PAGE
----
• Tomie Kawakami

        Tomie: Another Face is the second movie technically, despite being made for TV.

  • Zebraman1428

    Junji Ito is my favorite Manga-ka of all time. I have copies of the original flipped version of Tomie from the original stateside release as well as Viz Media’s unflipped versions and the first five movies. I also have all of Uzumaki as well as the movie adapatation. I also have all of Gyo and Ito’s short story collections that have been released here. I have never heard of Hellstar Remina. Does anyone know if that one has been released in the states?

  • MrMyers

    Zebraman,you say the first is the best but then say Rebirth is the best by far,then you say Forbidden Fruit is almost as good as Rebirth!
    Which one is it?!
    I’ll just start at the start i think.Haha.

    • Zebraman1428

      Oops. I meant to say that the first one was the closest to the source material. Replay is a direct adaptation as well but has no tension or mood. Rebirth and Forbidden Fruit are my favorites in the series. Sorry for the confusion.

  • Tomie Kawakami

    Tomie is the best manga that will ever exist. Team Tomie all day all night all week all year all century T E A M T O M I E.

  • MaryMaria

    Since I first found his anthologies, Junji Ito has been my favourite horror comic author and artist. His artwork is simple and disgusting and the stories are just so weird and terrifying. They’re not all home runs for sure, but when he gets it right, he gets it oh-so-right. It’s still tough for me to turn the page in his short story, ‘Long Hair in the Attic’. Ughghgh! He also did a really funny and weird comic called ‘Ito Junji’s Cat Diary’ which is like a cross between his horror shorts and Chi’s Sweet Home. A horror artist writing slice-of-life gags about his cats? Sure! I highly recommend it.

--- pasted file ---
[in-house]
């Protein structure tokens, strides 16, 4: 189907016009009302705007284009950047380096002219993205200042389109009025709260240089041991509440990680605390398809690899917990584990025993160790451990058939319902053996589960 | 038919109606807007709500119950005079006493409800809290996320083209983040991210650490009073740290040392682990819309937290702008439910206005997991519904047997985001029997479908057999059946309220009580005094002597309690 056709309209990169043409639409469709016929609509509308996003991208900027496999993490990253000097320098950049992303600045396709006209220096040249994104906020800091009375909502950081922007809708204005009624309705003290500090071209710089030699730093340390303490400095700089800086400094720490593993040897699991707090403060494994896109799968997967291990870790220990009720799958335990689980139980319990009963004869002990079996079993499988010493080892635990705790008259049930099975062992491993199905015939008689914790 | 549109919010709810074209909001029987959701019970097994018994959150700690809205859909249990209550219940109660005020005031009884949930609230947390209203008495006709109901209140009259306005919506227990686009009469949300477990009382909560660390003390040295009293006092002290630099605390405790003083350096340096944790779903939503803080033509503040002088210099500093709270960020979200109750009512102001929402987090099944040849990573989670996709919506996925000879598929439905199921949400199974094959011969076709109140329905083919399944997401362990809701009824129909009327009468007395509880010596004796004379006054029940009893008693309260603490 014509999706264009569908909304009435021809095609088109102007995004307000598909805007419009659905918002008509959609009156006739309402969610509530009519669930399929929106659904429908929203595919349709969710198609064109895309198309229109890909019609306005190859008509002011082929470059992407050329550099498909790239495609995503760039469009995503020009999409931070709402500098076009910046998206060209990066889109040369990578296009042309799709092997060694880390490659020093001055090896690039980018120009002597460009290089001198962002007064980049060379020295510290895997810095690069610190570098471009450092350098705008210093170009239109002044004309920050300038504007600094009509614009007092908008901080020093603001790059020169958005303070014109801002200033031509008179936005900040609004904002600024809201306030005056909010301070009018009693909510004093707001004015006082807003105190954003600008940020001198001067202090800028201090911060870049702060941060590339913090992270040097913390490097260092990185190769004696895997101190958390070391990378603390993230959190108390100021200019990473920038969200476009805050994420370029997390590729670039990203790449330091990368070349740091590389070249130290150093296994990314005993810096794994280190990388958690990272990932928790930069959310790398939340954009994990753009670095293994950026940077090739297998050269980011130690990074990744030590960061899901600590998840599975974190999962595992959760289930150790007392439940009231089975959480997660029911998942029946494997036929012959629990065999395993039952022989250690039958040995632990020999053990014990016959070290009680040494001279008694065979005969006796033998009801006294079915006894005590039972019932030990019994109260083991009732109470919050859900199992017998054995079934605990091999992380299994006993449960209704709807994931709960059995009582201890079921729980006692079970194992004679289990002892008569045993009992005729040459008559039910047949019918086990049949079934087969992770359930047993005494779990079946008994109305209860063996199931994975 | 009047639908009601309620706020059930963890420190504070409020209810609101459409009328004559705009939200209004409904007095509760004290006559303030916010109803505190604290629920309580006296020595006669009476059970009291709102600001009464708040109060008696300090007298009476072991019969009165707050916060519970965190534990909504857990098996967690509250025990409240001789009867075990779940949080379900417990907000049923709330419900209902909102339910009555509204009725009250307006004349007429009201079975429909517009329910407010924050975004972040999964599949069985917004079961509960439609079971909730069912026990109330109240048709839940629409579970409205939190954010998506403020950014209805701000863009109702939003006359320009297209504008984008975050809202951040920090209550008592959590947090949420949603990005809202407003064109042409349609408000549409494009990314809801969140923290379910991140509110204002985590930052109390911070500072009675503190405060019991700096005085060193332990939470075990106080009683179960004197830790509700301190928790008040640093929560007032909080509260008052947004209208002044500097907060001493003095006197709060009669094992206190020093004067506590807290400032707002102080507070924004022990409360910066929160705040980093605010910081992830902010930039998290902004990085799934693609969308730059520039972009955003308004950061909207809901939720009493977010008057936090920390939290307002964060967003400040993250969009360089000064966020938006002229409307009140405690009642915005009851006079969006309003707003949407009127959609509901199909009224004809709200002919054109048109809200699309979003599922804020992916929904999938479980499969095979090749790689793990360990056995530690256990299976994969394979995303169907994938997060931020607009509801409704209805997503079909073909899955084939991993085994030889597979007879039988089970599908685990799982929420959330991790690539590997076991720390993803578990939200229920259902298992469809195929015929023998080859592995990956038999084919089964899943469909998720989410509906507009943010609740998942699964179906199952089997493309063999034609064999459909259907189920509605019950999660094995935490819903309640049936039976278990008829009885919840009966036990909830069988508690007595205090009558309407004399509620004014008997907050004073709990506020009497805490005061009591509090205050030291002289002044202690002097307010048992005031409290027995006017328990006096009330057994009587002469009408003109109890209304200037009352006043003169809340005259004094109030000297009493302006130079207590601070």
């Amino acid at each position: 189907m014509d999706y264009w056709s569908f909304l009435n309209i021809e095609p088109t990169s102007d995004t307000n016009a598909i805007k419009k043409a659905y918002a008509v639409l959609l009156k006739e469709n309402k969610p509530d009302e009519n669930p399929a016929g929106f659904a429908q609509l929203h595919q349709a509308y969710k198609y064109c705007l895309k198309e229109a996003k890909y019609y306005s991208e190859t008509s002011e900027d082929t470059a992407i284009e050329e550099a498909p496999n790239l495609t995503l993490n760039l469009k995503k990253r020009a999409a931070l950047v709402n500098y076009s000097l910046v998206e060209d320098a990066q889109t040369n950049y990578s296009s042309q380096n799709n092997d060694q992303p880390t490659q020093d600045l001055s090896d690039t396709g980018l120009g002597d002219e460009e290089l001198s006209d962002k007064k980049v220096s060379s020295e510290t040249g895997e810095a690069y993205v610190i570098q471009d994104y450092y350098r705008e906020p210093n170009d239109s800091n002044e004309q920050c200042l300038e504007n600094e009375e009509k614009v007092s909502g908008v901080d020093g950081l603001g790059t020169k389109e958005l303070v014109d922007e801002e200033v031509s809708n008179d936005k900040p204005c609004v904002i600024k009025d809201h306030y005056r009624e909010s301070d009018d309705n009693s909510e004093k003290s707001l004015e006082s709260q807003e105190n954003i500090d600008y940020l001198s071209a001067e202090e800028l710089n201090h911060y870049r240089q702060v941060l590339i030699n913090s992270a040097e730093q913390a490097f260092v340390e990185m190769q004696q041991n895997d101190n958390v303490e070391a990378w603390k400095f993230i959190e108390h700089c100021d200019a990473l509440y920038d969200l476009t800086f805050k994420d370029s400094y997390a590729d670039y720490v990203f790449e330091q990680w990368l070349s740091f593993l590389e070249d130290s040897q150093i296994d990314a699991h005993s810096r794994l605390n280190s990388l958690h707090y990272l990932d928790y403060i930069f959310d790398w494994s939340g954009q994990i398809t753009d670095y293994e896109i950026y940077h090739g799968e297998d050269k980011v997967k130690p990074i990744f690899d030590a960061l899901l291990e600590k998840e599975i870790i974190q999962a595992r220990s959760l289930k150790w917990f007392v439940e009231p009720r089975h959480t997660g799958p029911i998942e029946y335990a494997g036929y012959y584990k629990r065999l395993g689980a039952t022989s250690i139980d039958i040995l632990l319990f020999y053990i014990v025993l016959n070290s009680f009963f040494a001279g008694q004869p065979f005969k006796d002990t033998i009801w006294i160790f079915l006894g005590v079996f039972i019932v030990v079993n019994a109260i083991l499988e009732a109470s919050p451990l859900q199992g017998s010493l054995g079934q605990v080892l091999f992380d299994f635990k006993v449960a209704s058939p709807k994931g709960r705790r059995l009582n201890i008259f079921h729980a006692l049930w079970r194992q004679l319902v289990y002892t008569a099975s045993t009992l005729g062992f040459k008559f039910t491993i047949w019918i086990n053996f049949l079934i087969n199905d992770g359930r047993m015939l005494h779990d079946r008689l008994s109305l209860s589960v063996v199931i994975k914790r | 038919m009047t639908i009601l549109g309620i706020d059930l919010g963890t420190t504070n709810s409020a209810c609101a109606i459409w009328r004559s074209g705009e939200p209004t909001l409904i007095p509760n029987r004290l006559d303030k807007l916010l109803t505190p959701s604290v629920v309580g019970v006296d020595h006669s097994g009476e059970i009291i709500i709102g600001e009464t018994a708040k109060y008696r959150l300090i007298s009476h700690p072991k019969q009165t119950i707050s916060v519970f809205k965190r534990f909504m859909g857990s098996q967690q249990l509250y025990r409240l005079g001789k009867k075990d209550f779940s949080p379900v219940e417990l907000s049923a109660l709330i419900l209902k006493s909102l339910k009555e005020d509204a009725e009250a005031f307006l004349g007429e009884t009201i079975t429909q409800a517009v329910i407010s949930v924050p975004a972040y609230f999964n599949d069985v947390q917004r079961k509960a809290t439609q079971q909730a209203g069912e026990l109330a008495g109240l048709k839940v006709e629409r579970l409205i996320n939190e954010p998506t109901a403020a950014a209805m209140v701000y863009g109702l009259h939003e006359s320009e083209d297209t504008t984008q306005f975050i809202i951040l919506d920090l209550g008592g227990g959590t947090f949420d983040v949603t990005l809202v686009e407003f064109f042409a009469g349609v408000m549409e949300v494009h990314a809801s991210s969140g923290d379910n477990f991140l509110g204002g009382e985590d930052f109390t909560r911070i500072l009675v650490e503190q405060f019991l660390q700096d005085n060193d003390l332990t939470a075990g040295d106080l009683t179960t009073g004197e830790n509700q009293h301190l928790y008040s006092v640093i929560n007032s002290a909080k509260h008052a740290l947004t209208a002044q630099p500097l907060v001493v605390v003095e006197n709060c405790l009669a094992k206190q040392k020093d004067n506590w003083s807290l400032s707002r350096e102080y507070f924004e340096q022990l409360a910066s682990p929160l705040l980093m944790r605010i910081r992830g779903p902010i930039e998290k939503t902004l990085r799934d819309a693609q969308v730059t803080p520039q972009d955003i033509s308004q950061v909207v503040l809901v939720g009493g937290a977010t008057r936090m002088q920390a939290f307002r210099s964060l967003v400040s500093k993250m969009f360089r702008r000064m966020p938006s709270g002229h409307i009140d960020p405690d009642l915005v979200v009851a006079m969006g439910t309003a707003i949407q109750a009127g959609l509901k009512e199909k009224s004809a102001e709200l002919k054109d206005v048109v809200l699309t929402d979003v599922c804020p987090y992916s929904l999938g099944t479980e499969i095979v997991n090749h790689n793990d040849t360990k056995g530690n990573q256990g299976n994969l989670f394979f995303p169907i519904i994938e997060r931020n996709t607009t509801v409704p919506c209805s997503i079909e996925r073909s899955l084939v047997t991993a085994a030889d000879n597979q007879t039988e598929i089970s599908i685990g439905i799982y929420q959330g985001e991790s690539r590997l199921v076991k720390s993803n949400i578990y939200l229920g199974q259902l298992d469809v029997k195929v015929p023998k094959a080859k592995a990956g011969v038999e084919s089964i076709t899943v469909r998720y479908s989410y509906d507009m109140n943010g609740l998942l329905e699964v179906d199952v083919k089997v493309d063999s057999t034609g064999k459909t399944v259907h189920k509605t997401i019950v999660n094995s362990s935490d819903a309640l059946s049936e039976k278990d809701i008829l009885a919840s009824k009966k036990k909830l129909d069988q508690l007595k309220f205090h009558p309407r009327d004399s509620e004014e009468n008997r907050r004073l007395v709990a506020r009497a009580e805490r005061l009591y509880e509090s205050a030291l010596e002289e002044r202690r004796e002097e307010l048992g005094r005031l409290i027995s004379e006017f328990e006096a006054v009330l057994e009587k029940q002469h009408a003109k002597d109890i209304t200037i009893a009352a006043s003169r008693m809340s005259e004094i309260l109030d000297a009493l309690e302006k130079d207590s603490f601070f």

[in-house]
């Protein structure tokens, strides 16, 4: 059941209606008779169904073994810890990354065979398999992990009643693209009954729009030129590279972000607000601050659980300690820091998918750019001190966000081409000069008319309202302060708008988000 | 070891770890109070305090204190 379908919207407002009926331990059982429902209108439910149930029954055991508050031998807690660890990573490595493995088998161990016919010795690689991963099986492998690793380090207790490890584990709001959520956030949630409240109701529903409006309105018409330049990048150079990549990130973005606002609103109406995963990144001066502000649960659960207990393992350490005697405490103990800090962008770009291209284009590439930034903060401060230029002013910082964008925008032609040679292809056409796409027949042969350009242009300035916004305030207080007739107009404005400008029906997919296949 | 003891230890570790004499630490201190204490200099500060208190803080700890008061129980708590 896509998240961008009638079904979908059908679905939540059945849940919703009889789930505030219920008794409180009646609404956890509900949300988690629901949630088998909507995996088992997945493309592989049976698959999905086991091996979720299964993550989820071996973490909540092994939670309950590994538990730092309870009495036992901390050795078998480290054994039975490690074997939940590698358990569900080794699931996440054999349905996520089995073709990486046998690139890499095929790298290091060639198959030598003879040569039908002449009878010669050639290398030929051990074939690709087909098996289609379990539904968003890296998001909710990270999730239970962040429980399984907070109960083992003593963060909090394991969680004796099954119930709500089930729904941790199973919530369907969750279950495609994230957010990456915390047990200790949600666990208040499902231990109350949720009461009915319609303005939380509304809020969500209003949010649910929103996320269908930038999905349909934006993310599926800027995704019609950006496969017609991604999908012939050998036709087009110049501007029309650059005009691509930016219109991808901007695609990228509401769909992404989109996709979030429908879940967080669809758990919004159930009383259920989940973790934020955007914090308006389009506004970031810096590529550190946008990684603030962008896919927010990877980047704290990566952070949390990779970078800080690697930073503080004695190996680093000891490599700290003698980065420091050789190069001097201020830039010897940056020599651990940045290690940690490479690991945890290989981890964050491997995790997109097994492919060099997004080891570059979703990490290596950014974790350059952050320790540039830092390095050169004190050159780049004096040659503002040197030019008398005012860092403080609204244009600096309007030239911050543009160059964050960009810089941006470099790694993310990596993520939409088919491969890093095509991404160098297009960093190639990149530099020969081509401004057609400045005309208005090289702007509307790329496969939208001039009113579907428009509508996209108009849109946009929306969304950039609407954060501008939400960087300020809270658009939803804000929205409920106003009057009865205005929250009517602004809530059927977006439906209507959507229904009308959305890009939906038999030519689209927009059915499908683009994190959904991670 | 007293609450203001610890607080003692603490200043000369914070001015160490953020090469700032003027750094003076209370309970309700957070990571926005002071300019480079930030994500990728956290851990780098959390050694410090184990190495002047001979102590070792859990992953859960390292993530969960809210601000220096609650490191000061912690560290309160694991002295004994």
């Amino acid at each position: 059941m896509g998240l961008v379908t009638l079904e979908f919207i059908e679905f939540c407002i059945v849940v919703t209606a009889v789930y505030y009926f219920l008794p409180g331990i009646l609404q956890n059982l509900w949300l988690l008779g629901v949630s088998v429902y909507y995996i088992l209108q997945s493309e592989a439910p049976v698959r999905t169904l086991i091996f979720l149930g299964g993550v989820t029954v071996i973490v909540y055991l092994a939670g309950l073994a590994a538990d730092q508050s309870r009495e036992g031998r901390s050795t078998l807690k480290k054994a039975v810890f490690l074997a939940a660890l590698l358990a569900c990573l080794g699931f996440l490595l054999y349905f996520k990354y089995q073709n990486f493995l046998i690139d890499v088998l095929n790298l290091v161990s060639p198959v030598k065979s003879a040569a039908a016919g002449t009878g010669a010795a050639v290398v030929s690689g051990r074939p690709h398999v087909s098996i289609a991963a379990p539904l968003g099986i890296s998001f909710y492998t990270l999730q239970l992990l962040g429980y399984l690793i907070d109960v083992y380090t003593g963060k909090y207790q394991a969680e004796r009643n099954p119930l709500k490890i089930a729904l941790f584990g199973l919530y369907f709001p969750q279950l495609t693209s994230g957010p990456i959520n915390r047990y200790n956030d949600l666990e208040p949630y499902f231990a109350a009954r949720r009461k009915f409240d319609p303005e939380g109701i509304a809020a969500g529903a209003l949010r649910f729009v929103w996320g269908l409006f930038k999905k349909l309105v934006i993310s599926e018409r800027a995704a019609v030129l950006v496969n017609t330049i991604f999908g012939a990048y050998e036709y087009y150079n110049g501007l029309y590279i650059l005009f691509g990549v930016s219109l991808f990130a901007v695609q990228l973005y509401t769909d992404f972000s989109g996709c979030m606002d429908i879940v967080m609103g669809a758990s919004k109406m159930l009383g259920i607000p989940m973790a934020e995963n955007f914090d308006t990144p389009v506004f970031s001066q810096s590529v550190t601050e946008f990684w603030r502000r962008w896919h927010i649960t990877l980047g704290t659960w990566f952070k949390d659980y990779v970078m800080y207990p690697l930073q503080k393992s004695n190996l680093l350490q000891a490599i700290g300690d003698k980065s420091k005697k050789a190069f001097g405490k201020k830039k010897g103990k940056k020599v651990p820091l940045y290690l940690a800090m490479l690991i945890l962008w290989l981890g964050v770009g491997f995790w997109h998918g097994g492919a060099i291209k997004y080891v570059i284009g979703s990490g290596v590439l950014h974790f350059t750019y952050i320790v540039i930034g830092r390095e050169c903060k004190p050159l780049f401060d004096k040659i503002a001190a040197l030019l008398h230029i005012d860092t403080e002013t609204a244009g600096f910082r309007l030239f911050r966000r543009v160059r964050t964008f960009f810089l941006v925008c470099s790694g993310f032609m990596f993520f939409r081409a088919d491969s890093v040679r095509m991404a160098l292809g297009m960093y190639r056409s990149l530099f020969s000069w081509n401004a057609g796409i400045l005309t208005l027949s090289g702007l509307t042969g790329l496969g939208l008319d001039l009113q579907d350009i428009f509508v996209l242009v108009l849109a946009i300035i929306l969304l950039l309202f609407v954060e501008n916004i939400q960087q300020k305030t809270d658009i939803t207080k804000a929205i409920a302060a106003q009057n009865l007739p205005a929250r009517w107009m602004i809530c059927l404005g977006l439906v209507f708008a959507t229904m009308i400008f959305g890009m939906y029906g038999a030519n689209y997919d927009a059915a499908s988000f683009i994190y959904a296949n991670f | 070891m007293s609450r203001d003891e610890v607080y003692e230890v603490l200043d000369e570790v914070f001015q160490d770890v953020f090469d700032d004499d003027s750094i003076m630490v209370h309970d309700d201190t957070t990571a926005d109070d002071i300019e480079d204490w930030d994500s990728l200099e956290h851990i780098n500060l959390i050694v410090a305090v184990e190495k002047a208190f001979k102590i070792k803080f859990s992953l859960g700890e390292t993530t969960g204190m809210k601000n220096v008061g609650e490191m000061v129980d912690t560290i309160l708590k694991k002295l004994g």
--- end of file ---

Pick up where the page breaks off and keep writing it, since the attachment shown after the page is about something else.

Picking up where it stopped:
• LilBastardFromHell

    Good choice, thansk to Uzumaki, for the very first time in my life, i had nightmares after reading a comic.
    The whole hospital chapter is incredibly disturbing – that guy is really a master of horror.

    I also checked “long dream”, so much athmosphere in just a few chapters…!

  • AzurServal

    I discovered Junji Ito’s work in my early twenties when I worked at Barnes & Noble and was always trying to track down anything to do with the horror genre. I think Uzumaki was one of my most treasured finds. I quickly added Gyo and the Museum of Horror set to my collection after that. LOVE his work. I have a copy of the movie they made of Uzumaki as well… I really like it, though I don’t think it could ever have caught what is truly haunting about Ito’s work. Beautifully terrifying stuff.